In case you haven't heard Gunter Grass has compared Interior Minister Eli Yishai to Erich Mielke, the head of the Stasi, for barring him from Israel, and German pianist Moritz Eggert has written a fabulous song (I kid you not) 'Israel, I love you, but don't attack Iran". That's the latest big news on Grass but what remains the most interesting aspect of the Grass story is the astounding growth of the conversation.
The other day under the story here, Jakob Augstein and Gideon Levy have Gunter Grass’s back, commenter Klaus Bloemker linked to an online poll in The Financial Times Deutschland.
“The statements by Grass are …
- insane 8%
- dangerous 4%
- antisemitic 4%
- worth discussing/arguable 27%
- correct 57%
Till now the number of people who voted is 9700.
The respondents who see Grass’ statements as correct or at least arguable: 84%.
The percentages still hold strong with over 21,000 respondents. The title of Nicholas Kulish's piece in the NYT today, Once Taboo, Germans’ Anti-Israel Whispers Grow Louder, is perhaps an understatement. Even some critics of Grass's seem to grok the public has his back.
Speaking out loudly and publicly about Israel was just not done in Germany for obvious historical reasons. But Grass's poem seems to have opened up a floodgate.
Sharp criticism of Israel, particularly from the left, has long been a tradition among European intellectuals, and Mr. Grass’s poem caused little stir on the Continent outside of Germany. But political and scholarly elites here have more often resisted that trend, tending to see basic support for Israel as a German responsibility, if not a necessity, after the Holocaust.
But the public response to the furor over Mr. Grass’s poem suggests that that attitude is breaking down as World War II recedes into history. “In the populism you see surfacing on a large scale, the public is all behind Grass,” said Georg Diez, an author and journalist at the magazine Der Spiegel who has written critically of the poem.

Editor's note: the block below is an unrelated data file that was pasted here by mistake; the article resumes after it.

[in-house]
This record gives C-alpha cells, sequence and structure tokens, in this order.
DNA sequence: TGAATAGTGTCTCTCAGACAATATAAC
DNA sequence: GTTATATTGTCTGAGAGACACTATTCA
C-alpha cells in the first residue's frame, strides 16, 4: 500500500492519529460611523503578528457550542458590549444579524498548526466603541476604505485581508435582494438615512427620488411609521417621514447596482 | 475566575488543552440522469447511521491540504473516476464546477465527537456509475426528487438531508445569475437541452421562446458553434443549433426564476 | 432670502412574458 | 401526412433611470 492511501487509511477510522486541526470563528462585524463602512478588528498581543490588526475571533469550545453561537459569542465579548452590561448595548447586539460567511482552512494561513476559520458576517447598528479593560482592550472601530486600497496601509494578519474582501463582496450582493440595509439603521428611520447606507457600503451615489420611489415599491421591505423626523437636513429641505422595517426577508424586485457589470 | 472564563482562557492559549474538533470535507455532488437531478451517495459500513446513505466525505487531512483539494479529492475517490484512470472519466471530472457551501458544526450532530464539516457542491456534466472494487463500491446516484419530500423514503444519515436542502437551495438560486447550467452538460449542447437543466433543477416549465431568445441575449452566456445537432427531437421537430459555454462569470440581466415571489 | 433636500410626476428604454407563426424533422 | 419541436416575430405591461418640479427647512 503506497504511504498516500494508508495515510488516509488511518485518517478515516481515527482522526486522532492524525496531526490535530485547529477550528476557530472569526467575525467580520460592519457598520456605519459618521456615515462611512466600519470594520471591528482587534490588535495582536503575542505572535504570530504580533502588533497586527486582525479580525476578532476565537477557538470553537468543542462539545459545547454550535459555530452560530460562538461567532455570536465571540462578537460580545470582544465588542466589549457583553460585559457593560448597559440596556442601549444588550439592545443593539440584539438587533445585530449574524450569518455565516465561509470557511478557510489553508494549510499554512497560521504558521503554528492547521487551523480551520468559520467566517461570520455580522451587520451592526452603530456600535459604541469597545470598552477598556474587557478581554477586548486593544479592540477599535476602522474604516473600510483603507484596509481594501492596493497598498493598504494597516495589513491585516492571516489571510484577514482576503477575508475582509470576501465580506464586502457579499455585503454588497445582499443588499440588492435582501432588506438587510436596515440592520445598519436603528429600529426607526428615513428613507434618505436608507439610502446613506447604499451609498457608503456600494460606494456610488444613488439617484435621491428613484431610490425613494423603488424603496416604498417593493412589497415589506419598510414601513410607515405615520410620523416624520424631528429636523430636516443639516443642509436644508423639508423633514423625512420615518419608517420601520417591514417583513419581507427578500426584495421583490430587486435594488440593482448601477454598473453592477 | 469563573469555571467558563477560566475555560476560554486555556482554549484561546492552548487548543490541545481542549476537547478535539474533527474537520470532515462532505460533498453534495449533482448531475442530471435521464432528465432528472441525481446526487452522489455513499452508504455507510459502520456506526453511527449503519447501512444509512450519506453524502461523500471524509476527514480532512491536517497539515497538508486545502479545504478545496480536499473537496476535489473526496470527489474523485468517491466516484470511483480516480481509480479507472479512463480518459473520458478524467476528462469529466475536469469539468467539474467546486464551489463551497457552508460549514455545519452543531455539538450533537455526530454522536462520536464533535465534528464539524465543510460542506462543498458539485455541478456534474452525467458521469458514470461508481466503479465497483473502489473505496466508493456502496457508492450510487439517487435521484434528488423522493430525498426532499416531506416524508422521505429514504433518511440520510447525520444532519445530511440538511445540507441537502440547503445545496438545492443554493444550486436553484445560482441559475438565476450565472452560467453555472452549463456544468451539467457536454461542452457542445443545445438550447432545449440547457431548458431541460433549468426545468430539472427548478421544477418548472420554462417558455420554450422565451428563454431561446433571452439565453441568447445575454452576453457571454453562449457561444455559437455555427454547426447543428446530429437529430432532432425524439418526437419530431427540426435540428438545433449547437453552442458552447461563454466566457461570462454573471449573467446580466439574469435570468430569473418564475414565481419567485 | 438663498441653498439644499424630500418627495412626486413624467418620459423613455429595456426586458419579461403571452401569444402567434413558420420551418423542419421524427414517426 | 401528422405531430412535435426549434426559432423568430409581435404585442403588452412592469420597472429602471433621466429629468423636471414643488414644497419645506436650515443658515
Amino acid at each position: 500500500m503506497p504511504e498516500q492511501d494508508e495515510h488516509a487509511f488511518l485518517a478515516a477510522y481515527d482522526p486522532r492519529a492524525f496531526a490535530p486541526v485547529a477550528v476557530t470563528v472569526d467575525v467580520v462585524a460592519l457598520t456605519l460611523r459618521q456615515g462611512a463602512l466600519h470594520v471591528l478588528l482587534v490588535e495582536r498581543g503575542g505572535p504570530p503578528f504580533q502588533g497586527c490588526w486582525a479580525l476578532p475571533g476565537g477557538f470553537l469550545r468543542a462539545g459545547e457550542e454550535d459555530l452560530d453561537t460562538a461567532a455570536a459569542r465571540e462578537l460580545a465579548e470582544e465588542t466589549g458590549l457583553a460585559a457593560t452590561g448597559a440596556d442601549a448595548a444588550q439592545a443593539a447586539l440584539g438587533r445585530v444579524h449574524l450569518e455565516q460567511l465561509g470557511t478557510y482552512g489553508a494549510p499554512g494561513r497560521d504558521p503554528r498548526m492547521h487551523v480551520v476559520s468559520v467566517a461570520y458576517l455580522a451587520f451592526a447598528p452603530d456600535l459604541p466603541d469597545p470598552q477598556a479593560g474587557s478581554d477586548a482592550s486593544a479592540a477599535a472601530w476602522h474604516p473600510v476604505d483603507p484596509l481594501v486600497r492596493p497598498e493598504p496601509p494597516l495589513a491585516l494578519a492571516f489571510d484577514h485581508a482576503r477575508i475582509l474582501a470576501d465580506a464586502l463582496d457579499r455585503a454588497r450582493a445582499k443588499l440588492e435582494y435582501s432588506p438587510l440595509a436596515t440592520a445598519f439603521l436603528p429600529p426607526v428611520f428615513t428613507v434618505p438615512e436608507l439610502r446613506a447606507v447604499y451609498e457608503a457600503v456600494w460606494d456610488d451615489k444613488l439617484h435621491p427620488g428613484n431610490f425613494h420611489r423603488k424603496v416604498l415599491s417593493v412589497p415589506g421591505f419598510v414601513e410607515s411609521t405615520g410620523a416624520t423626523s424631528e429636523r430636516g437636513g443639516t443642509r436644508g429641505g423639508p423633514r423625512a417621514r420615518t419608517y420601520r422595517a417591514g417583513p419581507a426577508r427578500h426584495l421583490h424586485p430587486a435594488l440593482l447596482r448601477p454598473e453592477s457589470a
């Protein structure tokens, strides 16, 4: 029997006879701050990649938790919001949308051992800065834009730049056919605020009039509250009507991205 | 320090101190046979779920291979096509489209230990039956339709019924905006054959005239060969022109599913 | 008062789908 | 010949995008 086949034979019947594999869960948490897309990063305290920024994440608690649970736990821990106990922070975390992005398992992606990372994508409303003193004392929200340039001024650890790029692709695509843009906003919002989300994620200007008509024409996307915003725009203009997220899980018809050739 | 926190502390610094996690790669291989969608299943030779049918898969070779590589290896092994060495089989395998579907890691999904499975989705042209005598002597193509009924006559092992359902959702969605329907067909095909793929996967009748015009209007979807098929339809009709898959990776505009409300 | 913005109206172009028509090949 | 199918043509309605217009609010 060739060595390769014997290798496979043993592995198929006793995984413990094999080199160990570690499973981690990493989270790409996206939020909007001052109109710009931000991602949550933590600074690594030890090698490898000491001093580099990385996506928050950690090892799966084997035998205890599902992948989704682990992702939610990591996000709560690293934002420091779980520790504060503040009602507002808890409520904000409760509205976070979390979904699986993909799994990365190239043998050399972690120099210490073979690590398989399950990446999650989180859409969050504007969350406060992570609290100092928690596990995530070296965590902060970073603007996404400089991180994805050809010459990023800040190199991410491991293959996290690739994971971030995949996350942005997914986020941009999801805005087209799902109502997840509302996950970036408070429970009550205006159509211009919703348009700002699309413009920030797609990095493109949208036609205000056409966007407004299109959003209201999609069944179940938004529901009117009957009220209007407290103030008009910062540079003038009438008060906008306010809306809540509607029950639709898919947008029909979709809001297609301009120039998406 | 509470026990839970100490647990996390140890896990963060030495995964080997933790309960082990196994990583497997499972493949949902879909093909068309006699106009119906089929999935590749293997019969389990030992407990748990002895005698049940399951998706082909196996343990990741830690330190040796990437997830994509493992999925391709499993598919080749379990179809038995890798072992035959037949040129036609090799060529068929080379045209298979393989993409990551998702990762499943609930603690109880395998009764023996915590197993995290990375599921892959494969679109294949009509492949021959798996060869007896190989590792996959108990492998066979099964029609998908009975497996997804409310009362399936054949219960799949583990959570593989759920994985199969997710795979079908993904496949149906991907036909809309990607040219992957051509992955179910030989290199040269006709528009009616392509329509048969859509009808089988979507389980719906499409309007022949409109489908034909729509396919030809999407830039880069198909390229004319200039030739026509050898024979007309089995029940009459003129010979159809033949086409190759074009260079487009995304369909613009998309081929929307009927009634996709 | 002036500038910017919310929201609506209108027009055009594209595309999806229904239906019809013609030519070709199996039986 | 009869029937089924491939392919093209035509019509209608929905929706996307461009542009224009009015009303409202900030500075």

More than a week after the publication of “What Must Be Said,” it was still the subject of significant discussion. In the Thursday issue of the Frankfurter Allgemeine Zeitung newspaper, another critical commentary appeared, this time with the headline “He Is the Preacher With the Wooden Mallet.” And on Thursday night, the talk show host Maybrit Illner held yet another televised discussion, “Grass in the Pillory: Is Criticizing Israel Really Taboo?”
Interestingly Heather Horn's article at the Atlantic, Germany's National Debate Over Guilt, the Holocaust, Israel, and Gunter Grass, fails to mention this angle of the public response, at all.
In the firestorm that has followed, even those opposing Israeli foreign policy have taken issue with Grass's poem, which portrayed Israel as a danger to world peace. In Germany in particular, the criticism is ferocious, and extends to the highest levels of politics. Foreign Minister Guido Westerwelle has called "putting Israel and Iran on the same moral level [...] absurd," while Rainer Stinner, speaker for the Free Democratic Party in the Bundestag, has tried to shrug it off: "Grass is a writer. Politically, I've always thought him an idiot." But the question that Grass's German critics seem to be tackling is a tricky one: is Grass merely naïve and possibly careerist, or is there something more subconsciously sinister at work?
Many of the critics seem to feel it's the latter, and that's why they find the poem so repellent. Grass, they argue, is attempting to will into reality a Freudian inversion of past German sins. His poem is an emotional rebalancing of the Holocaust, casting Israel, founded by 20th-century Jewish victims, as a 21st-century existential threat to Iranians.
Okay Heather, let's just keep on talking.